LOUDONVILLE — In the break between the first inning’s top half and its bottom during this season’s Siena College softball home games, it was common for the loudspeakers to blast Motörhead’s “The Game.”
Siena sophomore Neysa Ouellette was in on the joke.
She laughed, too, as she remembered how her teammates first reacted when that song was played before the Saints batted: “This is so aggressive. Why is this playing? We didn’t pick this, did we?”
They hadn’t — but it’s a familiar tune for Ouellette.
“Well,” Ouellette told her teammates, “this is my uncle’s song.”
Ouellette’s uncle is Paul Levesque . . . who is better known as professional wrestling personality “Triple H,” a 14-time WWE world champion who has mostly used Motörhead songs as his entrance music during his decades-long wrestling career. While Levesque still frequently appears on WWE programming, his main job now is as the company’s executive vice president of talent, live events and creative, and he is married to WWE Chief Brand Officer Stephanie McMahon.
Nobody questions Ouellette on how she refers to her aunt.
Her uncle, though, is a different story.
“Everybody always asks me, ‘What do you call him? Triple H?’” Ouellette said. “But, no, he’s Uncle Paul.”
Ouellette, who turned 20 years old Saturday as her softball team clinched its spot in this year’s MAAC championship tournament, counts her famous aunt and uncle as two of her top role models.
“After my dad passed away, my uncle and aunt were always there for us,” said Ouellette, who grew up in Nashua, New Hampshire. “He’s the father figure I have, and I’ve always looked up to [both of] them. I always admired their hard work, and the sacrifices they make for their family and for us.”
Her family is one of the top reasons Ouellette is at Siena. When looking for a college, Ouellette craved a school with a small-campus feel to it that also wasn’t too far from her mother Lynn and brother Peter.
“I wanted to be close enough for everyone to come watch,” said Ouellette, whose mother and Levesque are siblings.
Ouellette had a big crowd of family members at her games when Siena played at Quinnipiac last month. In that day’s doubleheader, Ouellette — who splits time between the outfield and catching for Siena — slugged a home run.
“I was so nervous,” Ouellette said. “I was down in the count and I was like, ‘Shoot — my family is all here. If I strike out, I’m going to be so mad at myself.’”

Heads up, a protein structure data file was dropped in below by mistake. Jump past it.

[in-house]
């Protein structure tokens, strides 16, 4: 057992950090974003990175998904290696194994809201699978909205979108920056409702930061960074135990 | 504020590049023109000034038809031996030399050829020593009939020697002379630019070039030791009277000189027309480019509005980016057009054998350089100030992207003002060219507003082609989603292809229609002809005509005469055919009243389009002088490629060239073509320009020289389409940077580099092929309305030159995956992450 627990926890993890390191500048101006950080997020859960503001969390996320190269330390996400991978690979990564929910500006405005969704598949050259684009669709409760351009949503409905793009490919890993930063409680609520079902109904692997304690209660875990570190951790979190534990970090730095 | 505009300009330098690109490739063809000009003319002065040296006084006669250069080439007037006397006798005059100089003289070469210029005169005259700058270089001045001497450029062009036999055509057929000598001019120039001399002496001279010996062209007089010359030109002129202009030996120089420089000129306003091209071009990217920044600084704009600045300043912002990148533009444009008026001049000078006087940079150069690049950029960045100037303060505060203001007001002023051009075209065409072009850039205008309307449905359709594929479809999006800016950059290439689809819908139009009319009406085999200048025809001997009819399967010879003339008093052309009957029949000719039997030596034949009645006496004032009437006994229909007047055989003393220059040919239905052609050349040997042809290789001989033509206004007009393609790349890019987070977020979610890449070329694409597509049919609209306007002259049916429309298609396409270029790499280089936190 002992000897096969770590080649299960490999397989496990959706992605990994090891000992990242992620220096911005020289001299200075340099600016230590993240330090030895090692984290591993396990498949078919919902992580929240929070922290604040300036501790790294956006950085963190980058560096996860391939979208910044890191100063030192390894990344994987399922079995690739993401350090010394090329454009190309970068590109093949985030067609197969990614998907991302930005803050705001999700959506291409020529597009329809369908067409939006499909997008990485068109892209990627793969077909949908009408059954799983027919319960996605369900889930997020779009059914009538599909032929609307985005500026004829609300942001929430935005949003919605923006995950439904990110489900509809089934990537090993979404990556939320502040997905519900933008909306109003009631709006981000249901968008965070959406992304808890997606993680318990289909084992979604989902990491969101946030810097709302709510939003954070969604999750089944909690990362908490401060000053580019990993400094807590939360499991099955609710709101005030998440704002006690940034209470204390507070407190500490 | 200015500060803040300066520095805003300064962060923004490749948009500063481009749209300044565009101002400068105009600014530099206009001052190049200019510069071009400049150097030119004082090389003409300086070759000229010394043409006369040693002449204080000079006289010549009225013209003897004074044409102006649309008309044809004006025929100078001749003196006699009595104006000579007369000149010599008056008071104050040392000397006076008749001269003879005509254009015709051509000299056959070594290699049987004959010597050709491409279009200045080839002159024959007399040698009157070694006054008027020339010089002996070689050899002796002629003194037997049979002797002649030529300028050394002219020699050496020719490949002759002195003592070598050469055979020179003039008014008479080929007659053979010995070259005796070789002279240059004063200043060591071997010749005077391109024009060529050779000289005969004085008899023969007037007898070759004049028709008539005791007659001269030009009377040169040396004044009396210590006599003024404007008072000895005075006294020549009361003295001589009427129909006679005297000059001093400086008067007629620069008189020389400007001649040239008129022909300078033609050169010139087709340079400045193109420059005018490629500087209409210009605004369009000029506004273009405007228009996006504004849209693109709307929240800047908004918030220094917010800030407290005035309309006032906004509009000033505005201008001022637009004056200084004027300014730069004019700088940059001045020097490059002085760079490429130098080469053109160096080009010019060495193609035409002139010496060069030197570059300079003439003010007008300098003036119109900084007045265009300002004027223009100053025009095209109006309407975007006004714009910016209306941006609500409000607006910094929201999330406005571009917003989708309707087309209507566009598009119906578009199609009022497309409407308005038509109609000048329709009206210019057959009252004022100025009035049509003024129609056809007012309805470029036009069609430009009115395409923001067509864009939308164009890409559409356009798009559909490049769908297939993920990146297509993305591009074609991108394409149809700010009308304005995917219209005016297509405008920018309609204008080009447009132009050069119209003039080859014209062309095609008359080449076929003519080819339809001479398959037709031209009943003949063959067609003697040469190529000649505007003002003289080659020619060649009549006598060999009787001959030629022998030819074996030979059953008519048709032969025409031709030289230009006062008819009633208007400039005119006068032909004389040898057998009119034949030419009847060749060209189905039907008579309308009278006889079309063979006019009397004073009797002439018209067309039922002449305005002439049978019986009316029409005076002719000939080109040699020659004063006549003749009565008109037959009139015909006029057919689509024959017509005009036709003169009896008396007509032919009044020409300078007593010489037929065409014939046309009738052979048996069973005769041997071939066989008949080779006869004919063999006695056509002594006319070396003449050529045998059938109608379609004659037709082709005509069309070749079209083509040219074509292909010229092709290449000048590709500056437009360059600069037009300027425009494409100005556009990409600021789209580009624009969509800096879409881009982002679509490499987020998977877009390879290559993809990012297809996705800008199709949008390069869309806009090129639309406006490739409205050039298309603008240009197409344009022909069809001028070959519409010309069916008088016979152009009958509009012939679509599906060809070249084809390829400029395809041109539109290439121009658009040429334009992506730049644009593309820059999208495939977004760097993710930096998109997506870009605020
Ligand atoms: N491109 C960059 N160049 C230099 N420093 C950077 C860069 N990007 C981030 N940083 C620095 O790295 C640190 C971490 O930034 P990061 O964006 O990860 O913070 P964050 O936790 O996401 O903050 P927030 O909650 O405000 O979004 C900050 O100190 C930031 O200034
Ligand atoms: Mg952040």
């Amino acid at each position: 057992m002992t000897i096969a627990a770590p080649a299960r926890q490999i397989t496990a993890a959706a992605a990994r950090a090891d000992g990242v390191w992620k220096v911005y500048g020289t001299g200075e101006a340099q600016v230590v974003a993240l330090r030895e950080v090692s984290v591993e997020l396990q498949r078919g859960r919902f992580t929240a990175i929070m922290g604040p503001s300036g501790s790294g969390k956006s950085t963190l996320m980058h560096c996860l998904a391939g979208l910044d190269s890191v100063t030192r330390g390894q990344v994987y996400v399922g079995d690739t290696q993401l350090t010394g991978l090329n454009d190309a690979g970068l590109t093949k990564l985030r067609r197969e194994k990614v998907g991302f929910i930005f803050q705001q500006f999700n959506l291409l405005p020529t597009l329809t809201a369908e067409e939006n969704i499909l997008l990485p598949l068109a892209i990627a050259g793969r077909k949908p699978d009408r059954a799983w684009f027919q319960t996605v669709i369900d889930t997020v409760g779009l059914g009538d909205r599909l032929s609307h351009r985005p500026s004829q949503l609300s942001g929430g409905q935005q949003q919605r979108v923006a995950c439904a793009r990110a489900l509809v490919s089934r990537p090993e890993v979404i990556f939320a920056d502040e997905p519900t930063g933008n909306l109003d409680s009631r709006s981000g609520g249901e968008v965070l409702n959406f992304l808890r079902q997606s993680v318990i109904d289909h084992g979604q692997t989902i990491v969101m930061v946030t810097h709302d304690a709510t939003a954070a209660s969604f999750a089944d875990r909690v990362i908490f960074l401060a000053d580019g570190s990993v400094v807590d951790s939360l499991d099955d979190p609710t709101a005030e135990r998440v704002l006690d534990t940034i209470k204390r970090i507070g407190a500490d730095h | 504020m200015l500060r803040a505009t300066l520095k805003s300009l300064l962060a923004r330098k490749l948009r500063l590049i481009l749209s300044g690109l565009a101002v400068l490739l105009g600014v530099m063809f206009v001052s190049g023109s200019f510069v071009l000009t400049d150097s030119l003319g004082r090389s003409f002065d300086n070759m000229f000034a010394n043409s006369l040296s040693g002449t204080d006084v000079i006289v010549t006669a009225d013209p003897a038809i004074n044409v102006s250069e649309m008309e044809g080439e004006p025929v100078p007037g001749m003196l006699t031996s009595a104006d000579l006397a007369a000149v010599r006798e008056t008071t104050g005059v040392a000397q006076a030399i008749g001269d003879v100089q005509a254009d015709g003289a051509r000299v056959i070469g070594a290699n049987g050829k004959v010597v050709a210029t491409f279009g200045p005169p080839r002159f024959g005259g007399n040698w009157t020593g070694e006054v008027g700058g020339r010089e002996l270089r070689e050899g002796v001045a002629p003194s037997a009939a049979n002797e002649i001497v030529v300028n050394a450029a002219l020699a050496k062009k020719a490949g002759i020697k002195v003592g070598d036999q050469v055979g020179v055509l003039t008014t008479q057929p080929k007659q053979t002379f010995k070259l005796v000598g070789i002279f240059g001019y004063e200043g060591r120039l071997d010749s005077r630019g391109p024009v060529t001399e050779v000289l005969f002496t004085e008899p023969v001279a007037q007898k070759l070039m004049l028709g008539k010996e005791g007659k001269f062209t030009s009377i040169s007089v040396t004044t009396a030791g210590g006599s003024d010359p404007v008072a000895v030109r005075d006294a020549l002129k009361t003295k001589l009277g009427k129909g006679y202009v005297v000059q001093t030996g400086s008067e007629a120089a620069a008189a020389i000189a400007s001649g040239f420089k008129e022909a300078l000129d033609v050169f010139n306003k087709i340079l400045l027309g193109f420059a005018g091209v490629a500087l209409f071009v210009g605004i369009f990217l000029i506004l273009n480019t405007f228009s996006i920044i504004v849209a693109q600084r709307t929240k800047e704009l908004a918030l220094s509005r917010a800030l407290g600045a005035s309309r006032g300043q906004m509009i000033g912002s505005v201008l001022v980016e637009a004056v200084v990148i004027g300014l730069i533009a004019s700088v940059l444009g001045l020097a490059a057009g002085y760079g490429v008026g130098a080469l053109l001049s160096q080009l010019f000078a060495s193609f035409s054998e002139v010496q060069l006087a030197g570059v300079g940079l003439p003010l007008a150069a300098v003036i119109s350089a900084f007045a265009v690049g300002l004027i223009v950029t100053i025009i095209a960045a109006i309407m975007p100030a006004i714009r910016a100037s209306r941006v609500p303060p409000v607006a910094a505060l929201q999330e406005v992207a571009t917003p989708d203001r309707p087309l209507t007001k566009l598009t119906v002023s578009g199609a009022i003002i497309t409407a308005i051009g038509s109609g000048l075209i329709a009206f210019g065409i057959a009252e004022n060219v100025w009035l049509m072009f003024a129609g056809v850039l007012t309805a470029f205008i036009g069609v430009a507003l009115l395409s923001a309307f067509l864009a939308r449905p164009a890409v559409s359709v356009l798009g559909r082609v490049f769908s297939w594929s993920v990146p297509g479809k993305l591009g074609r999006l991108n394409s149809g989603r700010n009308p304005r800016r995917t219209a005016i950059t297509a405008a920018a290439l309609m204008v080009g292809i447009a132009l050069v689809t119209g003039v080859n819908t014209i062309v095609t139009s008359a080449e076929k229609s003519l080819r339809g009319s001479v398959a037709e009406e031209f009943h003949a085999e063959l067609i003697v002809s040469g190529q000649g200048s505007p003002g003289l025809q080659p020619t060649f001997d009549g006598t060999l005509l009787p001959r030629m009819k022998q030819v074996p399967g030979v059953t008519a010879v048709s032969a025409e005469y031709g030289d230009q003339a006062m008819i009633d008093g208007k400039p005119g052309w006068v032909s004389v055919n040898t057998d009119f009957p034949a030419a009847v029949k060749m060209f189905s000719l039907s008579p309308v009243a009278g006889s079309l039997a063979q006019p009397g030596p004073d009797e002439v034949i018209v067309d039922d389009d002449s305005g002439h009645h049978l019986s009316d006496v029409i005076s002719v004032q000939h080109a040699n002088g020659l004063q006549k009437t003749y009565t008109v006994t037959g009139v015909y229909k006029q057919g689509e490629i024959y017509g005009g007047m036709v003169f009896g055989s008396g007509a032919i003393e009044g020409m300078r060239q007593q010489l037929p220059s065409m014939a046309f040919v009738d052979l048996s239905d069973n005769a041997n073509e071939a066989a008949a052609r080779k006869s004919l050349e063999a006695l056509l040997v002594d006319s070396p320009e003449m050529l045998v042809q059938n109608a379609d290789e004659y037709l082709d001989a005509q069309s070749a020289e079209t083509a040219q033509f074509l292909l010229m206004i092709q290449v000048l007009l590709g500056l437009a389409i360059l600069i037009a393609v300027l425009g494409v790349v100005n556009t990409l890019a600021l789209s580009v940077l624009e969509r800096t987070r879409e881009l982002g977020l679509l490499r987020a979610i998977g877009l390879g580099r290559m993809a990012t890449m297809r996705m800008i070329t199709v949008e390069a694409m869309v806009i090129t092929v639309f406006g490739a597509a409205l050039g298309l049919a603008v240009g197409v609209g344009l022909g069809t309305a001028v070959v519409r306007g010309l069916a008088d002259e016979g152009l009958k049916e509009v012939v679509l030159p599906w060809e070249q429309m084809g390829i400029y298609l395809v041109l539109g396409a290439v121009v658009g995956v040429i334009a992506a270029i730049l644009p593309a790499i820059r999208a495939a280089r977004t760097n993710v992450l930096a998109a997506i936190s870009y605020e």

Her uncle caught the three-run home run on video, as well as her family’s reaction to it.
“All my family’s in it.” Ouellette said. “My cousins were jumping up and down. My mom’s crying. It was just so rewarding because I’ve put in so much work and got to see how proud of me they were.”
But that pride in Ouellette extends beyond statistical achievements on the playing field.
“I couldn’t be more proud of my niece; not only is she a great softball player, hitting her first home run for Siena a few weeks ago, but she is a remarkable person,” Levesque wrote in an email. “She is dedicated to her team, and brings a passion and commitment to the game that inspires everyone around her.”
While that home run was the first of her Siena career, it was far from Ouellette’s first hard hit.
“Ever since Ney hit me in the mouth with her bat at the age of 4,” McMahon wrote in an email, “I knew she was either going to be a WWE Superstar, a softball player, or both.”
Ouellette would like to be both. Her streak of consecutive years attending WrestleMania was stopped at 10 last year because of a conflict with a Siena game, but Ouellette wants her involvement with WWE to go beyond being a fan. The deal she has with her mom and uncle is that after Ouellette completes her degree in management at Siena, she can start to pursue a career in professional wrestling.
Already, she has spent time learning about the business. One of those times, Ouellette was at the WWE Performance Center in Orlando and observed Levesque demonstrating technique for a host of performers that included former UFC star Ronda Rousey, who signed with WWE in 2018.
“And I was laughing because he’s my uncle,” Ouellette said. “We joke around a lot and we’re always picking on each other, so seeing him being so serious, it was like, ‘What’s going on here?’”
She’s serious, though, about wanting to become a professional wrestler. She knows, too, that there will be plenty of challenges associated with making that dream into a reality, including naysayers who will say success she finds is “just because of who my uncle is” in the business.
“But,” Ouellette said, “I’m up for it.”
Siena split its doubleheader Saturday at Manhattan to move to 11-7 in MAAC play before Sunday’s doubleheader at Saint Peter’s to close the regular season. The postseason is scheduled to start Wednesday for the Saints, who are 19-23 overall.
“We’ve been doing really well. Everyone has stepped up nicely. Our freshman came in and adapted really quickly,” said Ouellette, who is hitting .241 this season for the Saints and has appeared in 41 of the team's 42 games. “We’ve had some big injuries . . . but people have stepped in and stepped up. We have to believe in ourselves and that we can win [the championship] because we can.”